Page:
With this week's bombshell reports from The Washington Post and The New York Times revealing Felix Sater's efforts in 2015 and 2016 to help Donald Trump build a Trump Tower in Moscow, a simple question needs answering: Where was the media when it came to covering Sater and his obvious involvement with Trump during the election and throughout his presidency?
Felix Sater did not just come out of nowhere. His involvement with Donald Trump dates back to 2002, when his firm, Bayrock, moved into Trump Tower and began partnering with him on a number of ventures, most notably Trump SoHo, which ended in failure with an out-of-court settlement in 2011. We know that Trump either did no vetting on Sater, or knew about his criminal past and just did not care. When The New York Times revealed it in 2007, all he had to say was, "I didn't really know him [Sater] very well." We know that Trump still avoids answering any questions about him -- in 2013, when under sworn deposition, he said that "If [Sater] were sitting in the room right now, I'd have no idea what he looked like." This, despite a myriad of photographic evidence to the contrary:
So why wasn't the media writing about Trump's connections to Sater -- a convicted criminal with ties to organized crime -- throughout 2016, and throughout the run-up to the revelation that he may have been the third channel of communication to Russia? Why weren't they talking about all the unsavory details of his association with Trump, his taking Donald Jr. and Ivanka on a tour of Moscow and, supposedly, arranging for Ivanka to sit in Putin's chair at his desk in the Kremlin? His making the maximum donation possible to the Trump campaign last summer? Or his attempts to push a peace negotiation between Russia and Ukraine -- one that was heavily favorable to Russia, this past February?
There's so much dirt on the guy it's hard to know where to begin digging, and this is only from the past ten years. There's also his record at White Street Capital in the 90s, where, like the real-life characters from The Wolf of Wall Street, he engaged in pump-and-dump deals, loading penny-ante stock onto his investors and reaping the profits when the stocks crashed.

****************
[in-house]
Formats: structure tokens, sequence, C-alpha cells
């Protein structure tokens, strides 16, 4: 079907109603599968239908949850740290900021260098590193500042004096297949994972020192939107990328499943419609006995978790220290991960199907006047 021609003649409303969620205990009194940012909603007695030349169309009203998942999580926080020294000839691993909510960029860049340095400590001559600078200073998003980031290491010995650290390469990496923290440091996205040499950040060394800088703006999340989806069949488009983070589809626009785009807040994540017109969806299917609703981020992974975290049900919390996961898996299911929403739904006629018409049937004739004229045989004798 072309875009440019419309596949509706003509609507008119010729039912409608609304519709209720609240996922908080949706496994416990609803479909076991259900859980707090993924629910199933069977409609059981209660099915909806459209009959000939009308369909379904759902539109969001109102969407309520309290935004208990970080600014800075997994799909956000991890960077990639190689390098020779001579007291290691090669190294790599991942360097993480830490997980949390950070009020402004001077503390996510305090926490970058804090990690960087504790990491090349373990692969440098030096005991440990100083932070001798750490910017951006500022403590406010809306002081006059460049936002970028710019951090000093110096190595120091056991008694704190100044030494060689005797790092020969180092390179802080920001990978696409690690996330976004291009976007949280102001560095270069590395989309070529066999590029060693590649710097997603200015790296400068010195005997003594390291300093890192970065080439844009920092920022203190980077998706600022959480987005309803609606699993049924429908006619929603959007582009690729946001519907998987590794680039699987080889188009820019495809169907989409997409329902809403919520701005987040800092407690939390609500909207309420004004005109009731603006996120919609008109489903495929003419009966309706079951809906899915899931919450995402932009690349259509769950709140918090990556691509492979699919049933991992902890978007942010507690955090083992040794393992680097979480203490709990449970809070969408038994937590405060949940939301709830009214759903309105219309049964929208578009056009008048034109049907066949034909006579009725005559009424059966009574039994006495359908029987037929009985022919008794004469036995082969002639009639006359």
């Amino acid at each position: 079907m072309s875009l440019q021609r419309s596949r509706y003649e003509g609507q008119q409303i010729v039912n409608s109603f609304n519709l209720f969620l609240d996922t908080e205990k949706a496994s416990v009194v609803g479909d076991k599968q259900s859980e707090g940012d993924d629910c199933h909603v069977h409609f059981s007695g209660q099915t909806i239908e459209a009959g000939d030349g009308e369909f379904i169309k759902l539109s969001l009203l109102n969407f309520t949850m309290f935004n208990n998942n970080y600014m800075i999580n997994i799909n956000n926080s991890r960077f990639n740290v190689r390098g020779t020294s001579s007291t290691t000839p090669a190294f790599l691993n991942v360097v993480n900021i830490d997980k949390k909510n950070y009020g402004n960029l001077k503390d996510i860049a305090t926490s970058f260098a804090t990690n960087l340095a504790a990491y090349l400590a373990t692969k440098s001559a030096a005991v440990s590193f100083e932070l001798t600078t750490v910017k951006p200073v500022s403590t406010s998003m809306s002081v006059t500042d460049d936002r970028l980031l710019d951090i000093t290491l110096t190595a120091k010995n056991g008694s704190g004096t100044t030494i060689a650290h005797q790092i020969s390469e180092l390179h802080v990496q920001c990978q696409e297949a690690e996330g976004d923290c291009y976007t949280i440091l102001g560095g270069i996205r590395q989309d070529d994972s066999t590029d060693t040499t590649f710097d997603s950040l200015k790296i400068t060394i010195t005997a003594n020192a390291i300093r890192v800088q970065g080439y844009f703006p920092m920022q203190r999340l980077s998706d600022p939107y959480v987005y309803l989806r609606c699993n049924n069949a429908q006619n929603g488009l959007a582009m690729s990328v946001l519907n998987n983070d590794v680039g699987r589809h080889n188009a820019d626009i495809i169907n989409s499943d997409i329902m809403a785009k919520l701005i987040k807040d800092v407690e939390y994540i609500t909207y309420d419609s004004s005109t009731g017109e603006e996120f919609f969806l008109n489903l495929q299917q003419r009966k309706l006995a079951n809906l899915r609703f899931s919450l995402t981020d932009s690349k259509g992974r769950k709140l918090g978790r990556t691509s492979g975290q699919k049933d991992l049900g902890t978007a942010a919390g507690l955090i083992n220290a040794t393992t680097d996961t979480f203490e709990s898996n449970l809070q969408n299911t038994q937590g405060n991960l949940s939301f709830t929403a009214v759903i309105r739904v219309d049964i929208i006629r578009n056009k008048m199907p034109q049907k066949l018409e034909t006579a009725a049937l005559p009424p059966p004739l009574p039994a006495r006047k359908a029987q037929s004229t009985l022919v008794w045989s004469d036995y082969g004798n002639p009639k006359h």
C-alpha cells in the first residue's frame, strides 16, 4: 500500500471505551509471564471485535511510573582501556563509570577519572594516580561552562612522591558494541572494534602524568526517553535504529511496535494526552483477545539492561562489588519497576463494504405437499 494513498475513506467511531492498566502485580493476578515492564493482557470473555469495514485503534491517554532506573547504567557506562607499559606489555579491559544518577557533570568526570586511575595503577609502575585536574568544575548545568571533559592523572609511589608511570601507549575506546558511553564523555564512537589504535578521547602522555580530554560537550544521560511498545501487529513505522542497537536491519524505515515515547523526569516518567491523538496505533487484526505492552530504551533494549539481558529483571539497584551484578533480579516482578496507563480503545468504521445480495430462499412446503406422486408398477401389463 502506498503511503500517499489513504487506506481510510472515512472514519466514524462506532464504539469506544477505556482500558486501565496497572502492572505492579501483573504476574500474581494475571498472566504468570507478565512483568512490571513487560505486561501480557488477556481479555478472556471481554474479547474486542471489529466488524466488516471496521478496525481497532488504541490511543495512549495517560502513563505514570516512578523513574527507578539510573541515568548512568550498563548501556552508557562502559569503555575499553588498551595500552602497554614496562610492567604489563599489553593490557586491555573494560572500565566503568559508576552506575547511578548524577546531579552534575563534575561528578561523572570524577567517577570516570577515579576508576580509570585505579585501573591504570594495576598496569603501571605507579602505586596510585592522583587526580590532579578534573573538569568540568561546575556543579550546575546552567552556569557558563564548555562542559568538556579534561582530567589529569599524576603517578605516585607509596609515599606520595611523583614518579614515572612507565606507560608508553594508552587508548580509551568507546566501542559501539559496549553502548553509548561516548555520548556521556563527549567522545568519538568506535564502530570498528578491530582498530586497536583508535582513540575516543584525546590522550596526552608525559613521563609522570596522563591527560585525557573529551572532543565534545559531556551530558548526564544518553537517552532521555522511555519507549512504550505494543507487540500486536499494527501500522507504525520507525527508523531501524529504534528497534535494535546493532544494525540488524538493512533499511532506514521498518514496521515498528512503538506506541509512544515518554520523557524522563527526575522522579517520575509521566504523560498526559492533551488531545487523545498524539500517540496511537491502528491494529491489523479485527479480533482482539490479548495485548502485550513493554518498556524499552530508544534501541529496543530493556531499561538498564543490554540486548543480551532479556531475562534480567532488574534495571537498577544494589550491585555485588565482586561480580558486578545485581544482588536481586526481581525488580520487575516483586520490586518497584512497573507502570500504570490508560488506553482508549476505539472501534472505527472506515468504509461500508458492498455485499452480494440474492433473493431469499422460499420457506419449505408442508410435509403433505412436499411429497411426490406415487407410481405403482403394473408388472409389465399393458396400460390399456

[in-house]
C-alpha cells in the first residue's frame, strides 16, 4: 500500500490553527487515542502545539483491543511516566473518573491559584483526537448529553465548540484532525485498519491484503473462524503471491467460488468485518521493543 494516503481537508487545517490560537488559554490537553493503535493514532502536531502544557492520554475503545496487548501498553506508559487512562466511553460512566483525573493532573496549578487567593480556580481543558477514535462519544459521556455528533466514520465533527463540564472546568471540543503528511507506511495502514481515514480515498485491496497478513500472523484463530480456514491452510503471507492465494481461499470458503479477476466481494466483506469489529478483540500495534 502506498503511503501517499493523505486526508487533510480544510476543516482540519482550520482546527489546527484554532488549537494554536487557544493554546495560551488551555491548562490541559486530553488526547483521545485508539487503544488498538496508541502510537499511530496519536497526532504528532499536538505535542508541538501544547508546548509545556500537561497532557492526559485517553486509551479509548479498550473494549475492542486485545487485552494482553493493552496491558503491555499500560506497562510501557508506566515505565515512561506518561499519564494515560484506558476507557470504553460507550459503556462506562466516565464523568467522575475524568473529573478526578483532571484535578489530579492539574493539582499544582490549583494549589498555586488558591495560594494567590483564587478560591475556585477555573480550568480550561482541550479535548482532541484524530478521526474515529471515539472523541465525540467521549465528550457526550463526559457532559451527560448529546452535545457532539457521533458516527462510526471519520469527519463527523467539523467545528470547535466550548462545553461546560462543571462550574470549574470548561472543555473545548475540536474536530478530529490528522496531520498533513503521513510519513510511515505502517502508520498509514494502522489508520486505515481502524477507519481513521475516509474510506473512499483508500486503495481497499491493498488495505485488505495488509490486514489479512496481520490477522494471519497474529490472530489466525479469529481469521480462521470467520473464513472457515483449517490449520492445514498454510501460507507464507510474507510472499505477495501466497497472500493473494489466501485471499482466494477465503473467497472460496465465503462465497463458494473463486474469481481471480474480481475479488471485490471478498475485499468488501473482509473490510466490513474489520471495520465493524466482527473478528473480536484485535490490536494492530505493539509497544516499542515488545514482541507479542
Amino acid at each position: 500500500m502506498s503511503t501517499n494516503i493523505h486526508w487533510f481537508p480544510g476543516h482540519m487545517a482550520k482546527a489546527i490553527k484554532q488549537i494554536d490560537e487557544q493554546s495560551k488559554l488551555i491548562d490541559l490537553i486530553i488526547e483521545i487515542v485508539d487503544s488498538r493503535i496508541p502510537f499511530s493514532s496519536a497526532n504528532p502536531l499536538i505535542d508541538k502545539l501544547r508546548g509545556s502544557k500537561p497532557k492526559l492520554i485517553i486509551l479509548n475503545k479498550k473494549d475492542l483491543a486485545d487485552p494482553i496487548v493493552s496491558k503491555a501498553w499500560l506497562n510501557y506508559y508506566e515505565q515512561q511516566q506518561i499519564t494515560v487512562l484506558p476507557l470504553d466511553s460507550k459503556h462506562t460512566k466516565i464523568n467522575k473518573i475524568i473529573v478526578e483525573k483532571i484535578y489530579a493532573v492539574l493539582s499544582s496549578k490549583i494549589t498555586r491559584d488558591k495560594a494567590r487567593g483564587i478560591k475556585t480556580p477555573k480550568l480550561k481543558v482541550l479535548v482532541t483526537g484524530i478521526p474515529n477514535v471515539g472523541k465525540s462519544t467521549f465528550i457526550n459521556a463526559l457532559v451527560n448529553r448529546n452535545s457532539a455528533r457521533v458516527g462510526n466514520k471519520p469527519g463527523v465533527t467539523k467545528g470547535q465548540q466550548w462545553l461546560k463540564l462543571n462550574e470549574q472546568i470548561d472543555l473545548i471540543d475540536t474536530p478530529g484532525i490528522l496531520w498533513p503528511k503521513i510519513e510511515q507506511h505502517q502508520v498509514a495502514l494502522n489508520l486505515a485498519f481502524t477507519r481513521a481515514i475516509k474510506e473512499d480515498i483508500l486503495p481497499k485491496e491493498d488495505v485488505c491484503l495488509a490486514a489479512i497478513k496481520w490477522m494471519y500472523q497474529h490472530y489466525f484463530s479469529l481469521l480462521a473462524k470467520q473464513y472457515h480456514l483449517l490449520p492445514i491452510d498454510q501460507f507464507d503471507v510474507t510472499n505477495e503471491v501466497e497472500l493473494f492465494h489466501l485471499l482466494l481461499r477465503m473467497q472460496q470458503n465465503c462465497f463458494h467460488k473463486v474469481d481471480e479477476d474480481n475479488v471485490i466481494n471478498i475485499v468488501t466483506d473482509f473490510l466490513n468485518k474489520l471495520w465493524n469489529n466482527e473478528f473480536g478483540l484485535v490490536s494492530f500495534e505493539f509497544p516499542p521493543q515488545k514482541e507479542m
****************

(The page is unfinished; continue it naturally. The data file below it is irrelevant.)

To be fair, some reporters did cover Sater in 2016. I've linked to some of The New York Times's articles on him, and The Financial Times, Forbes, and The Daily Beast all ran pieces about Sater during 2016 too (in fact, the author of the Daily Beast article, David Cay Johnston, is the man who gave the few available pages of Trump's tax returns to Rachel Maddow.) But why is this only blowing up now? Is it merely because we have an email to prove that he knew something? Or is it because we weren't paying attention earlier?
I have been keeping tabs on Felix Sater for months now, knowing just how deeply connected he has been to the Trump Organization. As part of my graduate program at Harvard, I spent March-May of 2015 studying at the Moscow Art Theater, accumulating a wealth of knowledge about all things Russia-related. I ended up developing a passion for journalism in the months after I graduated, and it was only when I started researching Sater and the circle of oligarchs surrounding him that I thought I could do this professionally. By the inaugural, I had at least fifteen pages of information on Sater, and became convinced that, whatever Trump's doesn't want us to see in his tax returns, it relates to him, Bayrock, and the dirty Russian money flowing into his organization that allowed Donald Jr. to say in 2008, that "Russians make up a pretty disproportionate cross-section of our interests."
This was right under the press's nose this entire time, and although some knew it, for the most part, Sater, Bayrock, and Trump's financial connections to the Russians slipped under their radar. It's astonishing that such a failure to research and follow leads could happen like this. While I'm not a fan of the "Trump is just trying to distract you" line of thought (it gives the man too much credit) it's true that he enthralled the press by repeatedly shocking them. As CBS's Les Moonves said, [Trump] may not be good for America, but [he's] damn good for CBS." Trump's twitter outbursts were good for ratings while murky ties to career criminals apparently did not.
The good news is that with the raft of reportage coming out on Sater over the last couple days, the media is finally playing catch-up to what we should have been investigating the whole of last year. And thankfully, Robert Mueller has also begun investigating the criminal activity that went on during the construction of Trump SoHo. Sater has flipped sides before and worked with US intel when he was convicted in the late 90s - should all this airing of dirty laundry force him to flip again, it will be a fatal blow to this appalling administration. Better late than never.
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